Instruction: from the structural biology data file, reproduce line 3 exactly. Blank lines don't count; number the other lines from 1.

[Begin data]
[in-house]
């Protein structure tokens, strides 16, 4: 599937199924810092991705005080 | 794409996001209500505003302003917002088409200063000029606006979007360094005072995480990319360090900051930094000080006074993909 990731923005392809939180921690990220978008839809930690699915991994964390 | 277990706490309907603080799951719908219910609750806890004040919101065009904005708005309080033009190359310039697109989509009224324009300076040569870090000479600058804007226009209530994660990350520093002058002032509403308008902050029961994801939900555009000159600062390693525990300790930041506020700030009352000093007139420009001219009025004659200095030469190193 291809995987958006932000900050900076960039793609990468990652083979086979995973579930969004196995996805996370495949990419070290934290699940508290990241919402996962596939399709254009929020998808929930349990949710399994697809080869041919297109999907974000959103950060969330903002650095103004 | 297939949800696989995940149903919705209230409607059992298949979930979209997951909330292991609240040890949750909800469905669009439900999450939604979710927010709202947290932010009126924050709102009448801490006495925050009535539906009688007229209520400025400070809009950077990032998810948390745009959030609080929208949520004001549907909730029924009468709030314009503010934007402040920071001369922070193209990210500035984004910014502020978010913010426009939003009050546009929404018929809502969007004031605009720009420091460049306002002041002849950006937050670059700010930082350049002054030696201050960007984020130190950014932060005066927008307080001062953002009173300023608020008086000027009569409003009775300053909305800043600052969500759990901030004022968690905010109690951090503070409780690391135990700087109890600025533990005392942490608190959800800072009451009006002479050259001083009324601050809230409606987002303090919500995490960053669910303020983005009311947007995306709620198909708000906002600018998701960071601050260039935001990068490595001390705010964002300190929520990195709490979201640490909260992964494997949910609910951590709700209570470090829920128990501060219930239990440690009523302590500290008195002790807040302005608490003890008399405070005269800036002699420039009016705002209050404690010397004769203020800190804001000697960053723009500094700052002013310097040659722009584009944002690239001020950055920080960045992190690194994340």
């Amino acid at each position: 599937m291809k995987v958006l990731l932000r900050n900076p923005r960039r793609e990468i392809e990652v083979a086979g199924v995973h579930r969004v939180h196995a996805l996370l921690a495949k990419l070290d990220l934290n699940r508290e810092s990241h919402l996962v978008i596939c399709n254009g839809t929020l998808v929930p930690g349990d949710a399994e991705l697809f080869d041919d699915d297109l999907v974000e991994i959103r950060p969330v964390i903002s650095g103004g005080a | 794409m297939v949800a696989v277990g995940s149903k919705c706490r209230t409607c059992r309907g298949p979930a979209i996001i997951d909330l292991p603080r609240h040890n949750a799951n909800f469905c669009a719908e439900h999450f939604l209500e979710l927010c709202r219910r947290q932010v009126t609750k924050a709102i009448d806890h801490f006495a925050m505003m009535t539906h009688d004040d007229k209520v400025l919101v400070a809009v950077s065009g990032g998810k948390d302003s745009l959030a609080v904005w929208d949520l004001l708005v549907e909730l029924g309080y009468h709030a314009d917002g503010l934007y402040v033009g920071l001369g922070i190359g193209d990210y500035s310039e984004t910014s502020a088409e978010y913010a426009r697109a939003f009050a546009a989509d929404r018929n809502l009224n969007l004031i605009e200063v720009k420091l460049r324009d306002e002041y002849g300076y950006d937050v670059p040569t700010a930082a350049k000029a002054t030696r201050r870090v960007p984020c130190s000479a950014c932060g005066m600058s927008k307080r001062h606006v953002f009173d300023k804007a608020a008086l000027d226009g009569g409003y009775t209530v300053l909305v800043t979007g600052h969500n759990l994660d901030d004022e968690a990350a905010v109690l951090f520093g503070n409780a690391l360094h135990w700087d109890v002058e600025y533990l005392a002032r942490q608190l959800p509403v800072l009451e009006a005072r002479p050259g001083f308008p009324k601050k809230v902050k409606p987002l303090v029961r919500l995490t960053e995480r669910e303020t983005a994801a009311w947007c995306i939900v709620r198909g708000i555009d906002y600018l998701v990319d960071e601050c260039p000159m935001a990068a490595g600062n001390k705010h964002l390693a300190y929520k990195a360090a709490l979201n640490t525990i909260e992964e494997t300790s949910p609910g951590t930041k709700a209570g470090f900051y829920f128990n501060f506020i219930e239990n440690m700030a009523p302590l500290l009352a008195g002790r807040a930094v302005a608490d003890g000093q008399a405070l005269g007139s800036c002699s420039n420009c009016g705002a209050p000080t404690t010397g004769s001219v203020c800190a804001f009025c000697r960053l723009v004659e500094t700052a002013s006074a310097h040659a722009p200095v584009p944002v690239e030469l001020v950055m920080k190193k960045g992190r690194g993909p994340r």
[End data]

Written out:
């Amino acid at each position: 599937m291809k995987v958006l990731l932000r900050n900076p923005r960039r793609e990468i392809e990652v083979a086979g199924v995973h579930r969004v939180h196995a996805l996370l921690a495949k990419l070290d990220l934290n699940r508290e810092s990241h919402l996962v978008i596939c399709n254009g839809t929020l998808v929930p930690g349990d949710a399994e991705l697809f080869d041919d699915d297109l999907v974000e991994i959103r950060p969330v964390i903002s650095g103004g005080a | 794409m297939v949800a696989v277990g995940s149903k919705c706490r209230t409607c059992r309907g298949p979930a979209i996001i997951d909330l292991p603080r609240h040890n949750a799951n909800f469905c669009a719908e439900h999450f939604l209500e979710l927010c709202r219910r947290q932010v009126t609750k924050a709102i009448d806890h801490f006495a925050m505003m009535t539906h009688d004040d007229k209520v400025l919101v400070a809009v950077s065009g990032g998810k948390d302003s745009l959030a609080v904005w929208d949520l004001l708005v549907e909730l029924g309080y009468h709030a314009d917002g503010l934007y402040v033009g920071l001369g922070i190359g193209d990210y500035s310039e984004t910014s502020a088409e978010y913010a426009r697109a939003f009050a546009a989509d929404r018929n809502l009224n969007l004031i605009e200063v720009k420091l460049r324009d306002e002041y002849g300076y950006d937050v670059p040569t700010a930082a350049k000029a002054t030696r201050r870090v960007p984020c130190s000479a950014c932060g005066m600058s927008k307080r001062h606006v953002f009173d300023k804007a608020a008086l000027d226009g009569g409003y009775t209530v300053l909305v800043t979007g600052h969500n759990l994660d901030d004022e968690a990350a905010v109690l951090f520093g503070n409780a690391l360094h135990w700087d109890v002058e600025y533990l005392a002032r942490q608190l959800p509403v800072l009451e009006a005072r002479p050259g001083f308008p009324k601050k809230v902050k409606p987002l303090v029961r919500l995490t960053e995480r669910e303020t983005a994801a009311w947007c995306i939900v709620r198909g708000i555009d906002y600018l998701v990319d960071e601050c260039p000159m935001a990068a490595g600062n001390k705010h964002l390693a300190y929520k990195a360090a709490l979201n640490t525990i909260e992964e494997t300790s949910p609910g951590t930041k709700a209570g470090f900051y829920f128990n501060f506020i219930e239990n440690m700030a009523p302590l500290l009352a008195g002790r807040a930094v302005a608490d003890g000093q008399a405070l005269g007139s800036c002699s420039n420009c009016g705002a209050p000080t404690t010397g004769s001219v203020c800190a804001f009025c000697r960053l723009v004659e500094t700052a002013s006074a310097h040659a722009p200095v584009p944002v690239e030469l001020v950055m920080k190193k960045g992190r690194g993909p994340r």